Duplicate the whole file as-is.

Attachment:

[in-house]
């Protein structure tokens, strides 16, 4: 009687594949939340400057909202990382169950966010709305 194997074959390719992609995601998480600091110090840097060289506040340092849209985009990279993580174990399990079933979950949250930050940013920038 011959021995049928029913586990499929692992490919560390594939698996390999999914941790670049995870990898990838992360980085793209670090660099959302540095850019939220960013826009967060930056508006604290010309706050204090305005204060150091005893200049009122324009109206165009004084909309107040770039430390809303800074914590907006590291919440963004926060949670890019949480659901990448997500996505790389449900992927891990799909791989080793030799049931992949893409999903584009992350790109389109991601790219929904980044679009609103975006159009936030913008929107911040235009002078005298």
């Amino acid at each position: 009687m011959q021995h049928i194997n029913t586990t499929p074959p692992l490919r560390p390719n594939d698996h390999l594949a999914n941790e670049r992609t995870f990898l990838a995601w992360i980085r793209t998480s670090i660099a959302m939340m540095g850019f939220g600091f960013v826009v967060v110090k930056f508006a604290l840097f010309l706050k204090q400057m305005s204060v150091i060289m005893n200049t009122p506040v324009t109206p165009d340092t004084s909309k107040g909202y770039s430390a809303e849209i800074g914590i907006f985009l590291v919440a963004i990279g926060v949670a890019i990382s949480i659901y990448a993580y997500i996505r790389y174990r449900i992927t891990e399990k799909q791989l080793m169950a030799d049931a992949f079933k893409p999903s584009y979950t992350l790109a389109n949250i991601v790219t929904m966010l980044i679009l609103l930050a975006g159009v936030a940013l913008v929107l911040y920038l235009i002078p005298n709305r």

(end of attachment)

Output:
[in-house]
């Protein structure tokens, strides 16, 4: 009687594949939340400057909202990382169950966010709305 194997074959390719992609995601998480600091110090840097060289506040340092849209985009990279993580174990399990079933979950949250930050940013920038 011959021995049928029913586990499929692992490919560390594939698996390999999914941790670049995870990898990838992360980085793209670090660099959302540095850019939220960013826009967060930056508006604290010309706050204090305005204060150091005893200049009122324009109206165009004084909309107040770039430390809303800074914590907006590291919440963004926060949670890019949480659901990448997500996505790389449900992927891990799909791989080793030799049931992949893409999903584009992350790109389109991601790219929904980044679009609103975006159009936030913008929107911040235009002078005298």
């Amino acid at each position: 009687m011959q021995h049928i194997n029913t586990t499929p074959p692992l490919r560390p390719n594939d698996h390999l594949a999914n941790e670049r992609t995870f990898l990838a995601w992360i980085r793209t998480s670090i660099a959302m939340m540095g850019f939220g600091f960013v826009v967060v110090k930056f508006a604290l840097f010309l706050k204090q400057m305005s204060v150091i060289m005893n200049t009122p506040v324009t109206p165009d340092t004084s909309k107040g909202y770039s430390a809303e849209i800074g914590i907006f985009l590291v919440a963004i990279g926060v949670a890019i990382s949480i659901y990448a993580y997500i996505r790389y174990r449900i992927t891990e399990k799909q791989l080793m169950a030799d049931a992949f079933k893409p999903s584009y979950t992350l790109a389109n949250i991601v790219t929904m966010l980044i679009l609103l930050a975006g159009v936030a940013l913008v929107l911040y920038l235009i002078p005298n709305r």